In this project we have set out to explore the obscure world of marine fungi that inhabit coral reefs. These microbial communities (i.e., mycobiomes) are understudied in coral reefs and clearly deserve more of our scientific attention in future research efforts. Who knows, maybe we will come across some useful fungi which can help us protect the fragile reef-building corals.

We are in the stage of developing experiments and reef survey designs to tackle the first and most pressing question regarding the diversity and roles or marine fungi in reef environments. Soon, we will get the work started, so I invite you to come back follow up on our progress.

Meanwhile, please enjoy a read of our first review and perspective paper on coral fungi (see below).

Roik A, Reverter M, Pogoreutz C. (2022) A roadmap to understanding diversity and function of coral reef-associated fungi. FEMS Microbiol Rev, fuac028. DOI: 10.1093/femsre/fuac028

Interview: Meet the Winners of the 2022 Best Article Award From FEMS Microbiology Reviews. 2023.

From: Roik, Reverter, Pogoreutz 2022 FEMS
Close up: Coral polyps

News 2023

Our review paper on potential roles of coral associated-fungi got awarded best article of 2022 by FEMS Microbiology Reviews. We briefly give insights into what insipred us to get this piece underway.  Read our interview with FEMS:

Updates 2022

Our first paper on coral reef associated fungi has been published as a review paper with FEMS Microbiology Reviews!

From: Roik, Reverter, Pogoreutz 2022 FEMS

Coral plasticity, stress resilience and trade-offs

This project aims to learn about the baselines and limits of coral stress resistance (aka. plasticity). Can we prime corals with mild environmental stressors to enhance their resilience? Can this prepare corals resist current and future stressors? What are the metabolic shifts and inflicted trade-offs of such gained/enhanced stress resistance?

We are head out to answer all these questions using field (in situ) observations  and manipulative (ex situ) experiments using indoor aquarium facilities.

The endeavor of developing science-based remedies for the coral reef crisis primarily aims to enhance coral climate stress resilience and thus depends on our knowledge of the mechanisms underlying coral stress. Understanding the differences between corals that are able to efficiently resist stressors than others can teach us important lessons.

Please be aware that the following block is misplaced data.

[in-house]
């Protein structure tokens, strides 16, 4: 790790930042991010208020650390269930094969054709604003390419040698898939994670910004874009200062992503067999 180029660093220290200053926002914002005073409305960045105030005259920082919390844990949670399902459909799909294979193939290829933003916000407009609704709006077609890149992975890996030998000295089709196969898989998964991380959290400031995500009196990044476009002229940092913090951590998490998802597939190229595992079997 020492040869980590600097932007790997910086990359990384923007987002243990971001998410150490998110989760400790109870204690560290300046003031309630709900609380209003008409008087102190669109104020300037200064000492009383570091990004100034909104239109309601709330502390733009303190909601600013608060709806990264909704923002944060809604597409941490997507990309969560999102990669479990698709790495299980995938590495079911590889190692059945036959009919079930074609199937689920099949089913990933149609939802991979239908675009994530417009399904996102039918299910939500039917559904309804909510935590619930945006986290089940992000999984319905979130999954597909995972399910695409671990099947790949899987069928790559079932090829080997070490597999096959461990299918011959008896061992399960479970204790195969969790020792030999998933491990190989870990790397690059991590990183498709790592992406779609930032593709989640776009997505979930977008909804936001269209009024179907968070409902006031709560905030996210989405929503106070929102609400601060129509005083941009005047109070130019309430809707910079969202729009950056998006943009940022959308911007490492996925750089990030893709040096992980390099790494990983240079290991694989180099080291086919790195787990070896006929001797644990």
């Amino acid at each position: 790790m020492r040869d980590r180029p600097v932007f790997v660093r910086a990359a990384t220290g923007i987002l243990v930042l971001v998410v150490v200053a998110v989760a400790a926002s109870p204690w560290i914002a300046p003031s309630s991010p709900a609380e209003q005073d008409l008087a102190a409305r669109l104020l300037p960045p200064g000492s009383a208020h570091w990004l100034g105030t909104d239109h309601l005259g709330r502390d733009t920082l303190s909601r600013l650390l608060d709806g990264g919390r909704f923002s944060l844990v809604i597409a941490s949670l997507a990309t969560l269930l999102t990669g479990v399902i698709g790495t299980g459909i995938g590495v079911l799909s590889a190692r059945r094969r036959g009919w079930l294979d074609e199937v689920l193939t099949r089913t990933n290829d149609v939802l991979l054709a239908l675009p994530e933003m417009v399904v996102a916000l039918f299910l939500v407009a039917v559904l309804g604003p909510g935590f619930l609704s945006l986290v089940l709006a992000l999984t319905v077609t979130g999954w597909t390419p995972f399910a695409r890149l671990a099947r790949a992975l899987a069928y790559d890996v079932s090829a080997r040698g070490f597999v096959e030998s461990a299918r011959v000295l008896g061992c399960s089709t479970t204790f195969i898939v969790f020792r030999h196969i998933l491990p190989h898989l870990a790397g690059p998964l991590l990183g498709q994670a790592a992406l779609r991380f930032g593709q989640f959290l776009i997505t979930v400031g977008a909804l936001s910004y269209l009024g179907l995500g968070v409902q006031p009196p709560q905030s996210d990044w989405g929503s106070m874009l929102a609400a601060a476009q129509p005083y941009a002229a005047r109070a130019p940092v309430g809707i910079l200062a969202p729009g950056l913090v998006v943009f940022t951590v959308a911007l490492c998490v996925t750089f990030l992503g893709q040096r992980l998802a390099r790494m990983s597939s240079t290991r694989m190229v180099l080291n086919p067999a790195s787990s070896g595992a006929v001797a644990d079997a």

Reef locations, where coral stress resistance under high temperatures has been observed, exist in many places globally. Corals living under naturally fluctuating or extreme environments are likely more stress tolerant compared to conspecifics in stable environments. This has fostered the hypothesis of environmentally-mediated priming which we explore in this project.

Additionally, we work on improvements of the practicability and accuracy of coral stress response assessment techniques. Such stress response assays for corals are not only vital for the study of the plasticity of stress resilience, but also urgently needed to enable rapid surveys in natural population identifying stress tolerant corals for the purposes of reef management and restoration efforts.

Topics and tools:

• Environmental priming in the wild
• Preconditioning of corals artifically (elevated temperature, simulated variability)
• High-throughput short-term heat stress assays for corals
• Coral health and fitness variables
• Reef monitoring

Wall, M., T. Doering, N. Pohl, L. Putchim, T. Ratanawongwan, and A. Roik. (2023) Natural thermal stress-hardening of corals through cold temperature pulses in the Thai Andaman Sea. bioRxiv.

Roik, A., M. Wall, M. Dobelmann, S. Nietzer, D. Brefeld, A. Fiesinger, M. Reverter, P. J. Schupp, M. Jackson, M. Rutsch, and J. Strahl (2023) Trade-offs in a reef-building coral after six years of thermal acclimation. bioRxiv.

Assessment of thermal tolerance in corals in the Andaman Sea

Coral reef functioning in the Red Sea

This project acquired several full-year, in situ data sets of physicochemical variables, macro and microbial community patterns, and reef growth in coral reefs along an environmental cross‐shelf gradient. These data enabled thorough analyses of the dynamic interplay of abiotic and biotic factors. Important seasonal baseline data and reef carbonate budgets of the reefs in the central Red Sea were delivered.

Coral reefs in the central Red Sea are sparsely studied and baseline data on physicochemical and key biotic variables are missing. Despite high temperature and salinity conditions that challenge reef growth in other oceans, the Red Sea maintains amongst the most diverse and productive coral reefs worldwide. Understanding of ecosystem functioning in this region promises to contribute novel insights of coral reefs in challenging environments and help predict coral reef trajectories under climate change consequences.
Topics and tools:
• Long-term coral reef monitoring
• Ocean sensing
• Line-intercept transects